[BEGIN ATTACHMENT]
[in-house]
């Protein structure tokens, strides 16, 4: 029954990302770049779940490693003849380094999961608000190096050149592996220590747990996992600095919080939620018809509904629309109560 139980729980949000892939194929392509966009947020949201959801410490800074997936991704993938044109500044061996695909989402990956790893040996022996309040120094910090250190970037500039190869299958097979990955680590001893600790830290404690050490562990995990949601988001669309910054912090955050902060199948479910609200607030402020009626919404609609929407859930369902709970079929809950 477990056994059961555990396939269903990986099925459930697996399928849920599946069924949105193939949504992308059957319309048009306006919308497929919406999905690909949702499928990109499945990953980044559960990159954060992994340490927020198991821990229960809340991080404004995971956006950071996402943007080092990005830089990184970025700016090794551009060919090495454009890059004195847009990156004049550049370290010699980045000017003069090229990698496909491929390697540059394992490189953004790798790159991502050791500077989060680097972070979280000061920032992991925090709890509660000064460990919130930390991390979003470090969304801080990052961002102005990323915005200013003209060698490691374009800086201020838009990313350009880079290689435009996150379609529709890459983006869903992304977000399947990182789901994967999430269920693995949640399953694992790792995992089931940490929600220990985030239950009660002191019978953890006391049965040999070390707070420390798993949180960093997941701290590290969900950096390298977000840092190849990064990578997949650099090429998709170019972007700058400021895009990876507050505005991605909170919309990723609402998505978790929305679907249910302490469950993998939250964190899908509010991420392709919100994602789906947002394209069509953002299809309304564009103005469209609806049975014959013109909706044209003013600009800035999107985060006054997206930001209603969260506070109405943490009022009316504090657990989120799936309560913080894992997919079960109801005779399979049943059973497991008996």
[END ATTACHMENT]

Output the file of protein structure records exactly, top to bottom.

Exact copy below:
[in-house]
């Protein structure tokens, strides 16, 4: 029954990302770049779940490693003849380094999961608000190096050149592996220590747990996992600095919080939620018809509904629309109560 139980729980949000892939194929392509966009947020949201959801410490800074997936991704993938044109500044061996695909989402990956790893040996022996309040120094910090250190970037500039190869299958097979990955680590001893600790830290404690050490562990995990949601988001669309910054912090955050902060199948479910609200607030402020009626919404609609929407859930369902709970079929809950 477990056994059961555990396939269903990986099925459930697996399928849920599946069924949105193939949504992308059957319309048009306006919308497929919406999905690909949702499928990109499945990953980044559960990159954060992994340490927020198991821990229960809340991080404004995971956006950071996402943007080092990005830089990184970025700016090794551009060919090495454009890059004195847009990156004049550049370290010699980045000017003069090229990698496909491929390697540059394992490189953004790798790159991502050791500077989060680097972070979280000061920032992991925090709890509660000064460990919130930390991390979003470090969304801080990052961002102005990323915005200013003209060698490691374009800086201020838009990313350009880079290689435009996150379609529709890459983006869903992304977000399947990182789901994967999430269920693995949640399953694992790792995992089931940490929600220990985030239950009660002191019978953890006391049965040999070390707070420390798993949180960093997941701290590290969900950096390298977000840092190849990064990578997949650099090429998709170019972007700058400021895009990876507050505005991605909170919309990723609402998505978790929305679907249910302490469950993998939250964190899908509010991420392709919100994602789906947002394209069509953002299809309304564009103005469209609806049975014959013109909706044209003013600009800035999107985060006054997206930001209603969260506070109405943490009022009316504090657990989120799936309560913080894992997919079960109801005779399979049943059973497991008996």